The other great thing about Kalamazoo is the dealers' room. It's just exactly like the dealers' room at every other con you've ever been too--only it's ALL worth blowing your paycheck on. Wax reproductions of seals, t-shirts featuring Mary the Egyptian, Pope Joan, and the Amazons (illustrations from the Heidelberg Chronicles), and books. OMG the books. The WMU medieval grad students always make terrific con shirts, too, with period illustrations and amusing captions.

I've been thinking about going for years, but never quite made it. For that, it just became justified. Now to fit it into my cost/time schedule in the next couple years.

#25 ::: Chryss ::: (view all by) ::: May 03, 2006, 02:50 PM:

The other great thing about Kalamazoo is the dealers' room. It's just exactly like the dealers' room at every other con you've ever been too--only it's ALL worth blowing your paycheck on. Wax reproductions of seals, t-shirts featuring Mary the Egyptian, Pope Joan, and the Amazons (illustrations from the Heidelberg Chronicles), and books. OMG the books. The WMU medieval grad students always make terrific con shirts, too, with period illustrations and amusing captions.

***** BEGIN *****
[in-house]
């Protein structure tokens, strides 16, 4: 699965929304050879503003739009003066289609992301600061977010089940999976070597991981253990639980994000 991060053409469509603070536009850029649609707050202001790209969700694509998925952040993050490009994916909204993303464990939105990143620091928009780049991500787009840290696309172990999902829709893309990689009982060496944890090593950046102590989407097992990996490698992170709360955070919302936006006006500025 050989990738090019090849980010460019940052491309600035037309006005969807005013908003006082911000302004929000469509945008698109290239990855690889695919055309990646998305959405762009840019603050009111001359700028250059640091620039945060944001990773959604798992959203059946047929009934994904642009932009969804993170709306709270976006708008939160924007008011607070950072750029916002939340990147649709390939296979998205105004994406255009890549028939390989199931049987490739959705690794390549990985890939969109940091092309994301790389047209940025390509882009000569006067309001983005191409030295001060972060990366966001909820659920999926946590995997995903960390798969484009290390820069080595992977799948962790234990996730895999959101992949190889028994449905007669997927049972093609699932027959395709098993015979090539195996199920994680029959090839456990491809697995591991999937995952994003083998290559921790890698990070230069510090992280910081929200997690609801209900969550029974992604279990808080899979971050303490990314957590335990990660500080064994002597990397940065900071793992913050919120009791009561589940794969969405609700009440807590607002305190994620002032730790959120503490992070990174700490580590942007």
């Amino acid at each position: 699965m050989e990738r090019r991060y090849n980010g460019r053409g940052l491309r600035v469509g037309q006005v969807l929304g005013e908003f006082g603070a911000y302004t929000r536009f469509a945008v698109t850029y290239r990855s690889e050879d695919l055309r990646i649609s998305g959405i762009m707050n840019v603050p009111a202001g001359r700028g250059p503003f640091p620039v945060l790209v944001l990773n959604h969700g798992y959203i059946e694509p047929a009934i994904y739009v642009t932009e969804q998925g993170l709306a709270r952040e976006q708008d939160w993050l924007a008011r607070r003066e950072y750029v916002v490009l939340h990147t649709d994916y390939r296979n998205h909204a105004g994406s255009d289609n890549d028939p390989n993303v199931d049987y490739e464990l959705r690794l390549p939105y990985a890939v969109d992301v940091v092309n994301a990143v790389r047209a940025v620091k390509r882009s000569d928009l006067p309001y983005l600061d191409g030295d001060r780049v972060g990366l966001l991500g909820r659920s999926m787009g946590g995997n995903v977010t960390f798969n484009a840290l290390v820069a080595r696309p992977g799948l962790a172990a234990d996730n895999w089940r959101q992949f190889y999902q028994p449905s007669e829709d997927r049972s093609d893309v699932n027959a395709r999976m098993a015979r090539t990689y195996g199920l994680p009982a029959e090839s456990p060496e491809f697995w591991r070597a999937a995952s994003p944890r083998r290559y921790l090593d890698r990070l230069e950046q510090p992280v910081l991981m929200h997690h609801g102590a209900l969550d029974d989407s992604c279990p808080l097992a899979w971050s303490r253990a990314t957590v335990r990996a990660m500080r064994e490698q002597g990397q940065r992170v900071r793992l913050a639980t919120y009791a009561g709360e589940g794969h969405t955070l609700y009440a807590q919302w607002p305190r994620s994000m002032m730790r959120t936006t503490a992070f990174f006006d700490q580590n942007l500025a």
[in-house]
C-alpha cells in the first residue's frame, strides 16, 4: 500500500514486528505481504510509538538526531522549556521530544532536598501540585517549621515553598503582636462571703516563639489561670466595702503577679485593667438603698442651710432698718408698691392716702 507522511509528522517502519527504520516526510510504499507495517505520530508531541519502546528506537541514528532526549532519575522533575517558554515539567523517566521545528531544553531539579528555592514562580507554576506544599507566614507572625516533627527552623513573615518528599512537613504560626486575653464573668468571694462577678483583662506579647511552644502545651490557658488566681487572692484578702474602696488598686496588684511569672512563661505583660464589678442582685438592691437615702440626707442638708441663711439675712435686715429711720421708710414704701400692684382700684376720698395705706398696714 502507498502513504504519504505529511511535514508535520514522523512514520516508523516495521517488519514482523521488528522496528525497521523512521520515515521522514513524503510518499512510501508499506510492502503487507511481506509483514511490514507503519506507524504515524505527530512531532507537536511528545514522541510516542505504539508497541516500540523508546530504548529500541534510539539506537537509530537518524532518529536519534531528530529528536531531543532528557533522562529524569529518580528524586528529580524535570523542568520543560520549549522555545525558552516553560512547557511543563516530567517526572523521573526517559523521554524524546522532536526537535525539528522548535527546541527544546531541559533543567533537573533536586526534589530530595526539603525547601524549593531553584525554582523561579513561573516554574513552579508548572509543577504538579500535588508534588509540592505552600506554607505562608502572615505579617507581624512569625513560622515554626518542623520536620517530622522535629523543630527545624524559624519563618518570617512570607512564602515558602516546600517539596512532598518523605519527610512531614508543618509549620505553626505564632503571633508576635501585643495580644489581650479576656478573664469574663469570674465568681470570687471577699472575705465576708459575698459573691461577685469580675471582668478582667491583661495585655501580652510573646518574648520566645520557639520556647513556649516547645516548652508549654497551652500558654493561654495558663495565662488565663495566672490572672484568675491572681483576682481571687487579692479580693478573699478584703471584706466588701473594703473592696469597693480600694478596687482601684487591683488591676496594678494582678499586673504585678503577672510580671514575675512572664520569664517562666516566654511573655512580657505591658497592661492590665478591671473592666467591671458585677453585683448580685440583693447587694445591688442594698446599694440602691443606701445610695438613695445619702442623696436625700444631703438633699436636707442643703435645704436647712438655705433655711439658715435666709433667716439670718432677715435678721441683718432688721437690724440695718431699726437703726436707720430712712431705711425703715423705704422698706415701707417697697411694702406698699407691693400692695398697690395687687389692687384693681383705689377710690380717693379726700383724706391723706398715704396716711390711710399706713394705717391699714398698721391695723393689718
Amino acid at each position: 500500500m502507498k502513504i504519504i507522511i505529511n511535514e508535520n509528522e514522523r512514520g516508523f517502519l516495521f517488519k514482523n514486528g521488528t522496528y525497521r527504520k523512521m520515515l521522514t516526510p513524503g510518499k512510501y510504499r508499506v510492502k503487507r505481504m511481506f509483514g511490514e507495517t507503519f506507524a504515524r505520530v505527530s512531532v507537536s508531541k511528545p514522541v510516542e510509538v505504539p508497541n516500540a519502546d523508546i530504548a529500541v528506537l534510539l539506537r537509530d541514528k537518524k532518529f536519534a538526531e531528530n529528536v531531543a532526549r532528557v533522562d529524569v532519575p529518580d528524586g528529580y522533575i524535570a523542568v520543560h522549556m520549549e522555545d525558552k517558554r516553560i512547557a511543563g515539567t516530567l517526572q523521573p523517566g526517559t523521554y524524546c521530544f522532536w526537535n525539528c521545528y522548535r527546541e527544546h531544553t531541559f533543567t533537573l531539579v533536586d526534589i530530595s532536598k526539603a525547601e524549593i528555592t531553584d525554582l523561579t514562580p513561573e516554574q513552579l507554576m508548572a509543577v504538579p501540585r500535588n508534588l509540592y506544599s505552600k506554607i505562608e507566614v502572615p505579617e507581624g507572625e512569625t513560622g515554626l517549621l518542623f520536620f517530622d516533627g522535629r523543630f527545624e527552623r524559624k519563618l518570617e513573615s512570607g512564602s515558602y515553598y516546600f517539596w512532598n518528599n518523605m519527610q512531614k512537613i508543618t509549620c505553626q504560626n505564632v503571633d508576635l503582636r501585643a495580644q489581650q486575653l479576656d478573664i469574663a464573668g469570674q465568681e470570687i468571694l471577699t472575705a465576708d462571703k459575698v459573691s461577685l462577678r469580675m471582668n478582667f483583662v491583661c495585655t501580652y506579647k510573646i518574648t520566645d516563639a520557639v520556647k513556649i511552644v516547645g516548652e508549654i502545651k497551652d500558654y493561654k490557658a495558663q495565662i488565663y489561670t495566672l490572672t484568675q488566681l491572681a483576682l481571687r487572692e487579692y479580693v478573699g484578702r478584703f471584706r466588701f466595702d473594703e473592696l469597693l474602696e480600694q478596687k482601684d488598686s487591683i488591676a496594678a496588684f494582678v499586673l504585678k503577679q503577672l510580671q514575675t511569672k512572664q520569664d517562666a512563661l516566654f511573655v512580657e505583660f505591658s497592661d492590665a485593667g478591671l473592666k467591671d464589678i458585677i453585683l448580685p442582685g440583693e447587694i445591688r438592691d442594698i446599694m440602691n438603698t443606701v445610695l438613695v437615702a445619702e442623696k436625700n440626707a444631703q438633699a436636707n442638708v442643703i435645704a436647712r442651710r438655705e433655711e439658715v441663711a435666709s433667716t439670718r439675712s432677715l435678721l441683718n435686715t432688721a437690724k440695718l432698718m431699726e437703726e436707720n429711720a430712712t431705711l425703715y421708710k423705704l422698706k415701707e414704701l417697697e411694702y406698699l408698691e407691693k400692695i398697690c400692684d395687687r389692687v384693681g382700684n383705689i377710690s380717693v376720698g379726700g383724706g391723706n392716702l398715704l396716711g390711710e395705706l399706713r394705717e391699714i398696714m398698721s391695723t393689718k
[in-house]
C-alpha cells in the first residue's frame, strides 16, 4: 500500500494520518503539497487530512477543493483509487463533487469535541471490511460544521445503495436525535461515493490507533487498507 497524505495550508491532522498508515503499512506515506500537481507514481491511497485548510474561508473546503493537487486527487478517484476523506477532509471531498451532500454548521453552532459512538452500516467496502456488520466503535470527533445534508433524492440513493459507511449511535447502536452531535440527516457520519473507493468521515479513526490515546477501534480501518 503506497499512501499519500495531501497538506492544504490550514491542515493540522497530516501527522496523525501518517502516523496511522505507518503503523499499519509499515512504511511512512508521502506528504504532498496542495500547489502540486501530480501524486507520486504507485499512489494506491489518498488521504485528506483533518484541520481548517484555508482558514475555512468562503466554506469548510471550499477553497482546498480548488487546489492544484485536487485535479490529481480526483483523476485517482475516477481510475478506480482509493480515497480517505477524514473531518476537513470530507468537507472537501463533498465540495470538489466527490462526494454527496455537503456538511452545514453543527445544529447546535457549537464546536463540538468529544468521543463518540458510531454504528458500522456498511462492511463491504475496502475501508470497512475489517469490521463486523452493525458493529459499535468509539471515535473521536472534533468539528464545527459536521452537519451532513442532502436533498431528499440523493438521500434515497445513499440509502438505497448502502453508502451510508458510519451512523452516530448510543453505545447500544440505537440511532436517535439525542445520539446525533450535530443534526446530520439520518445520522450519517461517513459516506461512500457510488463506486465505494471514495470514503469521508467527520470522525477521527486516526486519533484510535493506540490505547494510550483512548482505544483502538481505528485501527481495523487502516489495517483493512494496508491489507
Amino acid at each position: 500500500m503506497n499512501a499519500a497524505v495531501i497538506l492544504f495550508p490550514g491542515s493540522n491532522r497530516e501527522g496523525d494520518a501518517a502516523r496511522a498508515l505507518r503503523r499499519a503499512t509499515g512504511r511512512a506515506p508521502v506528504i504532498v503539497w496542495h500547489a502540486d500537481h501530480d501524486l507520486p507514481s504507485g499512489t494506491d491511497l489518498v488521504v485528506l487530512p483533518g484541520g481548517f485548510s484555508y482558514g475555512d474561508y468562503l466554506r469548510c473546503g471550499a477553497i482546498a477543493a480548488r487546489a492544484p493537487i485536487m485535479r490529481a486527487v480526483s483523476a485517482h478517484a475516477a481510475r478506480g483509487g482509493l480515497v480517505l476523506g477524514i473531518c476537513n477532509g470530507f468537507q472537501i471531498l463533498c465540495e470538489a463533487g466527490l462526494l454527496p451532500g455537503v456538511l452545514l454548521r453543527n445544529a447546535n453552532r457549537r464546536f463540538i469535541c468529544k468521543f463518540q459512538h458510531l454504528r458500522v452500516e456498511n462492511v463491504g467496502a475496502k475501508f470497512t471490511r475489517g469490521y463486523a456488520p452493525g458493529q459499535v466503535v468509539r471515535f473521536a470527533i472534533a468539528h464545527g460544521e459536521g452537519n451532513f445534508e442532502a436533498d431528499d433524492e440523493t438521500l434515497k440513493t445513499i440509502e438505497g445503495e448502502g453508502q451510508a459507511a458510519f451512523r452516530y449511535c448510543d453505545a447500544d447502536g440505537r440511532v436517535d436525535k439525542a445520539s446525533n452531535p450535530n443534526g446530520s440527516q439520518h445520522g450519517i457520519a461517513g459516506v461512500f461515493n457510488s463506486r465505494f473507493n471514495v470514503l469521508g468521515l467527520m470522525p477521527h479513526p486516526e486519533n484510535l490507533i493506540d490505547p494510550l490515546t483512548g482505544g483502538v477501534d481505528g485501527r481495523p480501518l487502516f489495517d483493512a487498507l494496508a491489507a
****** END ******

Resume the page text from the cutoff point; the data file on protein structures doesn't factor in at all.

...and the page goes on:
No, simple, weak paycheck of mine! Don't go off to Kalamazoo without me!

(Do they sell the T-shirts online? NO DON'T ANSWER!)

#26 ::: Avery ::: (view all by) ::: May 03, 2006, 03:17 PM:

I keep steering clear of K'zoo for exactly Chryss' reasons.

I have been known to hand a couple hundred the high end book sellers at Pennsic. Last thing I need is a room full of them.